The American Federal Communications Commission (FCC) has this week given unanimous approval to the next step towards allowing companies to use vacant parts of the TV broadcast spectrum for wireless communications.
White space is the name given to the frequencies that fall in between TV channels in the 50MHz to 700MHz range. The plan is to use it for a new generation of wireless broadband that has been termed "WiFi on steroids". These networks could reach for several miles without a repeating station and allow for bandwidth of up to 20Mbps.
A typical layout would see a fibre-optic connection linked to a central transmitter which would broadcast to special receiving stations. These would then act as routers, allowing the signal to be received by computers using normal WiFi standards. Not only would this be ideal in cities - the lower frequency allows better penetration through solid objects - but it could provide a practical solution to delivering broadband in rural communities.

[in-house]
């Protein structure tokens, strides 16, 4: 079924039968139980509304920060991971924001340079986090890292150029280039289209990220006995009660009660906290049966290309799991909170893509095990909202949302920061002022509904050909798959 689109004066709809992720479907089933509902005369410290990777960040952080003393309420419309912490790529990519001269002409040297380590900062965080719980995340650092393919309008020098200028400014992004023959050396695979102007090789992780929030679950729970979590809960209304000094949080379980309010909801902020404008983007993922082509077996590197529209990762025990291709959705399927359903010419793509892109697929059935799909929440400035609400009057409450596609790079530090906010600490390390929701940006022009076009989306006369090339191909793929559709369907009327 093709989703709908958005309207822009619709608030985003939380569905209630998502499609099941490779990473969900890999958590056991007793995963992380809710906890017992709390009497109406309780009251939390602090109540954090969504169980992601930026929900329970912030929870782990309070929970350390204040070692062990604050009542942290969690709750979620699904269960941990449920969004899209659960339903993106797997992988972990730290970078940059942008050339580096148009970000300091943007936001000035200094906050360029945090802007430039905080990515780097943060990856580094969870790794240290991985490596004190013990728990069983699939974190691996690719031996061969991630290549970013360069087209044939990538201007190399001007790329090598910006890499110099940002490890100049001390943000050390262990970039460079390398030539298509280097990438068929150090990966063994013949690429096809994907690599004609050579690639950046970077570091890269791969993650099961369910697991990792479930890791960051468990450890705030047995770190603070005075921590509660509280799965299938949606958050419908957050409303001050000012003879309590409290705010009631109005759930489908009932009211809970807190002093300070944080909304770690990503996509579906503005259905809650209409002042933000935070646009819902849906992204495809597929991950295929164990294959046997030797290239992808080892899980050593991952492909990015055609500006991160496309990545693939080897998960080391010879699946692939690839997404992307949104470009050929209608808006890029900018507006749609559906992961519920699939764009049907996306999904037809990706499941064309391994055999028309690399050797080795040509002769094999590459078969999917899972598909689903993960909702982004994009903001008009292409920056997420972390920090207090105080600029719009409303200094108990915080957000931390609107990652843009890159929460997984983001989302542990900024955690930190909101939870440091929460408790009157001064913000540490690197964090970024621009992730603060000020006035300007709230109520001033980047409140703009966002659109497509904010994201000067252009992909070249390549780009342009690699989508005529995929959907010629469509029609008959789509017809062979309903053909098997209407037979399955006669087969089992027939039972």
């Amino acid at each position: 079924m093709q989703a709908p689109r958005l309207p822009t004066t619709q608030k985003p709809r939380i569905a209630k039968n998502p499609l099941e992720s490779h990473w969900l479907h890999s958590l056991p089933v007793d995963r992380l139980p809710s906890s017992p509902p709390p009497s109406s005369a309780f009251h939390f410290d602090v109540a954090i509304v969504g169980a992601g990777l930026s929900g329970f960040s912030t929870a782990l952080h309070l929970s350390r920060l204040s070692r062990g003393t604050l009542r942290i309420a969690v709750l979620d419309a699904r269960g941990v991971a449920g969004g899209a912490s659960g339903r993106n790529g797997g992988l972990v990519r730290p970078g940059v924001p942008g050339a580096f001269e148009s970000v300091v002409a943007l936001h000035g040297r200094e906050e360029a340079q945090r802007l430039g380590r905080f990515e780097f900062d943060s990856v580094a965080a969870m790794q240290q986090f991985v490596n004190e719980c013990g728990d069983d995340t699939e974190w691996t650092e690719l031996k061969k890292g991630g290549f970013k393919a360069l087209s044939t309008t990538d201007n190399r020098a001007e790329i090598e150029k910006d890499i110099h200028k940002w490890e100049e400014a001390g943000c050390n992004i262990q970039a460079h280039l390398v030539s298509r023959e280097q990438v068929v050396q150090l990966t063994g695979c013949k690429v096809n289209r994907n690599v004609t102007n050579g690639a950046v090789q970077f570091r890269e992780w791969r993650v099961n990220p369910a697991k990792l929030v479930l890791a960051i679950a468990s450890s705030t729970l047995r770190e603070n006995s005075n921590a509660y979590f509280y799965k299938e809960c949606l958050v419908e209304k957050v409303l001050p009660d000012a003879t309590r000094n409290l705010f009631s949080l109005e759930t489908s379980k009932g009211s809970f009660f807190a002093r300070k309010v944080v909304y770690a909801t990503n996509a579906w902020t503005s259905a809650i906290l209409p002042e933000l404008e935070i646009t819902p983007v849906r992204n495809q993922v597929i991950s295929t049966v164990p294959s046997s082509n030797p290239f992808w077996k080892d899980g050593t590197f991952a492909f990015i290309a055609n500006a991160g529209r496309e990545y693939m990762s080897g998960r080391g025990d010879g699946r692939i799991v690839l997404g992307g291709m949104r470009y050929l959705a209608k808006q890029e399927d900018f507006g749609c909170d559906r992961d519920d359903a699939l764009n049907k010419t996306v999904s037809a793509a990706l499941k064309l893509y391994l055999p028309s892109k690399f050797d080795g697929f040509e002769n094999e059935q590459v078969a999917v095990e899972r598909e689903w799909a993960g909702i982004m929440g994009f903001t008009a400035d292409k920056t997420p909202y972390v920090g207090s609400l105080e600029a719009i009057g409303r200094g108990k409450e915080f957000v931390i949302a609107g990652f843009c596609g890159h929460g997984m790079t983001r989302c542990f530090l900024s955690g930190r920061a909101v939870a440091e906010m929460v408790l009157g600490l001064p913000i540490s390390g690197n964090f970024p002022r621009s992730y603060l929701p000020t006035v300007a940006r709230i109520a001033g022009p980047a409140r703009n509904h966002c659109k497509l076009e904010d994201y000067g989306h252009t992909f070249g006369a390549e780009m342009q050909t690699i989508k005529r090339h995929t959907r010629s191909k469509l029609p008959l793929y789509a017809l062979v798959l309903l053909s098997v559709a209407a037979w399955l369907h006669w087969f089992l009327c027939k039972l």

It's a mess out there!
The problem, though, is that the broadcast spectrum isn't used uniformly across the US, meaning that equipment designed for one city may meet interference in another. The decision by the FCC has laid the groundwork for the entire spectrum to be documented, opening the doors to white-space networks. The ruling also dropped controversial plans requiring devices to frequently access the national database to check for updates, although the body in charge of documenting the spectrum has yet to be named.
A lot of the giants of the tech industry are behind this ruling, with both Microsoft and Google already announcing their approval. The former has been trialling a white space network at its Redmond campus for some time, while the search-company has been running a test-scheme in a US hospital.
Full-scale deployment of white-space networks is still some way off, but this is an important step towards making the long-range networks a reality.